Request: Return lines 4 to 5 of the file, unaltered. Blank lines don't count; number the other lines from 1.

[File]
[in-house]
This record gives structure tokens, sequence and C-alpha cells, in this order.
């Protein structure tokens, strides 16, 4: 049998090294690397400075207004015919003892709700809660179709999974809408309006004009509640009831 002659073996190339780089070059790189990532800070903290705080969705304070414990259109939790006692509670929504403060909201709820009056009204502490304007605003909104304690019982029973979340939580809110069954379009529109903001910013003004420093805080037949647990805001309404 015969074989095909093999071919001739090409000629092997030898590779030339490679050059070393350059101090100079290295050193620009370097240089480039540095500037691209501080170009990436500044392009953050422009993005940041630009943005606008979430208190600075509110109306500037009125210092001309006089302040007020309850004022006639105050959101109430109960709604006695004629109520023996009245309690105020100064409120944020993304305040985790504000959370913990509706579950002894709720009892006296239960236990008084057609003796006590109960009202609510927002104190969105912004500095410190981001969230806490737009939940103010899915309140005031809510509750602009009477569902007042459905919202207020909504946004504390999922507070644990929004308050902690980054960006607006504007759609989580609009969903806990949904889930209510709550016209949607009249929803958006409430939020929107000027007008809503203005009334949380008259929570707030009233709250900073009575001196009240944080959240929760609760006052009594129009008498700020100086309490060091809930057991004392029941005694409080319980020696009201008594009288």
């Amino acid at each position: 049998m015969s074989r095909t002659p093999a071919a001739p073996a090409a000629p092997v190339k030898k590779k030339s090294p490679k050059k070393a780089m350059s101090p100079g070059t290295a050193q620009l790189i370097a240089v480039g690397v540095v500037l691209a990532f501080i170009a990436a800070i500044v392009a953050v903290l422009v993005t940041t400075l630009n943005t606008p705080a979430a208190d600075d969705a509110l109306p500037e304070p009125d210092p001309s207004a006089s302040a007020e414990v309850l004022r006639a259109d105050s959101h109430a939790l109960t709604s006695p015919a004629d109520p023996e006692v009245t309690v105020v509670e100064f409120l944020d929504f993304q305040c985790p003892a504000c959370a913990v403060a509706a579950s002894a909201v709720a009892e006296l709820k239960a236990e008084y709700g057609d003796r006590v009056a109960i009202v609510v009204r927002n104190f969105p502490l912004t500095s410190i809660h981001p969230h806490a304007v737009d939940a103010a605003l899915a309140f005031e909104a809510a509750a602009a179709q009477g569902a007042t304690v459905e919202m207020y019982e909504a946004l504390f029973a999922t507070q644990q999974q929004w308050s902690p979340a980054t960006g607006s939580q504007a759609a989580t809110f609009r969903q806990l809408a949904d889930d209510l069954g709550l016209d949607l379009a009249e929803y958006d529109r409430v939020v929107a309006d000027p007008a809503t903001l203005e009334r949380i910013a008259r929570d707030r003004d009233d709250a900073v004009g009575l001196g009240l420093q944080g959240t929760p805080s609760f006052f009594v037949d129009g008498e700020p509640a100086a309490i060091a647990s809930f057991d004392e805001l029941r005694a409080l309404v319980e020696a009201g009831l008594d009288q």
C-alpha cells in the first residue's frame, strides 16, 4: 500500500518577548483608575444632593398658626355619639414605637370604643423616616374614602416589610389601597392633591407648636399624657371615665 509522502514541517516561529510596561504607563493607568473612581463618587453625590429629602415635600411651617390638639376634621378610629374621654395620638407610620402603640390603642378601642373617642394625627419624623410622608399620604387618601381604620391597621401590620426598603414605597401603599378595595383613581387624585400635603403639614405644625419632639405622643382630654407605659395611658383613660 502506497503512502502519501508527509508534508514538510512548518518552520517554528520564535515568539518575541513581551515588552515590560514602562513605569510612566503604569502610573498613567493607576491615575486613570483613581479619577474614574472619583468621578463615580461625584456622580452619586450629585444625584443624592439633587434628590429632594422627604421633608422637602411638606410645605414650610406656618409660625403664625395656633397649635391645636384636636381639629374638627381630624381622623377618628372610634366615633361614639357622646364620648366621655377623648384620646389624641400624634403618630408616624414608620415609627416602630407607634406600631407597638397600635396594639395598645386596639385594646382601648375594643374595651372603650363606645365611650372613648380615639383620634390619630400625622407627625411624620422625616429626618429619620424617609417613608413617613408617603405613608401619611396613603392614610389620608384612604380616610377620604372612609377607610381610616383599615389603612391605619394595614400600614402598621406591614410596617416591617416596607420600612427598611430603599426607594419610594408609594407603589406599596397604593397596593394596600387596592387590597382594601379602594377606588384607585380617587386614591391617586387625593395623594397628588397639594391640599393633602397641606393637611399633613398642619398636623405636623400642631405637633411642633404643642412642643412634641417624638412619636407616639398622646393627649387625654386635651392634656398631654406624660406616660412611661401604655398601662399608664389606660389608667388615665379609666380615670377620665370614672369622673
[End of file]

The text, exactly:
């Amino acid at each position: 049998m015969s074989r095909t002659p093999a071919a001739p073996a090409a000629p092997v190339k030898k590779k030339s090294p490679k050059k070393a780089m350059s101090p100079g070059t290295a050193q620009l790189i370097a240089v480039g690397v540095v500037l691209a990532f501080i170009a990436a800070i500044v392009a953050v903290l422009v993005t940041t400075l630009n943005t606008p705080a979430a208190d600075d969705a509110l109306p500037e304070p009125d210092p001309s207004a006089s302040a007020e414990v309850l004022r006639a259109d105050s959101h109430a939790l109960t709604s006695p015919a004629d109520p023996e006692v009245t309690v105020v509670e100064f409120l944020d929504f993304q305040c985790p003892a504000c959370a913990v403060a509706a579950s002894a909201v709720a009892e006296l709820k239960a236990e008084y709700g057609d003796r006590v009056a109960i009202v609510v009204r927002n104190f969105p502490l912004t500095s410190i809660h981001p969230h806490a304007v737009d939940a103010a605003l899915a309140f005031e909104a809510a509750a602009a179709q009477g569902a007042t304690v459905e919202m207020y019982e909504a946004l504390f029973a999922t507070q644990q999974q929004w308050s902690p979340a980054t960006g607006s939580q504007a759609a989580t809110f609009r969903q806990l809408a949904d889930d209510l069954g709550l016209d949607l379009a009249e929803y958006d529109r409430v939020v929107a309006d000027p007008a809503t903001l203005e009334r949380i910013a008259r929570d707030r003004d009233d709250a900073v004009g009575l001196g009240l420093q944080g959240t929760p805080s609760f006052f009594v037949d129009g008498e700020p509640a100086a309490i060091a647990s809930f057991d004392e805001l029941r005694a409080l309404v319980e020696a009201g009831l008594d009288q």
C-alpha cells in the first residue's frame, strides 16, 4: 500500500518577548483608575444632593398658626355619639414605637370604643423616616374614602416589610389601597392633591407648636399624657371615665 509522502514541517516561529510596561504607563493607568473612581463618587453625590429629602415635600411651617390638639376634621378610629374621654395620638407610620402603640390603642378601642373617642394625627419624623410622608399620604387618601381604620391597621401590620426598603414605597401603599378595595383613581387624585400635603403639614405644625419632639405622643382630654407605659395611658383613660 502506497503512502502519501508527509508534508514538510512548518518552520517554528520564535515568539518575541513581551515588552515590560514602562513605569510612566503604569502610573498613567493607576491615575486613570483613581479619577474614574472619583468621578463615580461625584456622580452619586450629585444625584443624592439633587434628590429632594422627604421633608422637602411638606410645605414650610406656618409660625403664625395656633397649635391645636384636636381639629374638627381630624381622623377618628372610634366615633361614639357622646364620648366621655377623648384620646389624641400624634403618630408616624414608620415609627416602630407607634406600631407597638397600635396594639395598645386596639385594646382601648375594643374595651372603650363606645365611650372613648380615639383620634390619630400625622407627625411624620422625616429626618429619620424617609417613608413617613408617603405613608401619611396613603392614610389620608384612604380616610377620604372612609377607610381610616383599615389603612391605619394595614400600614402598621406591614410596617416591617416596607420600612427598611430603599426607594419610594408609594407603589406599596397604593397596593394596600387596592387590597382594601379602594377606588384607585380617587386614591391617586387625593395623594397628588397639594391640599393633602397641606393637611399633613398642619398636623405636623400642631405637633411642633404643642412642643412634641417624638412619636407616639398622646393627649387625654386635651392634656398631654406624660406616660412611661401604655398601662399608664389606660389608667388615665379609666380615670377620665370614672369622673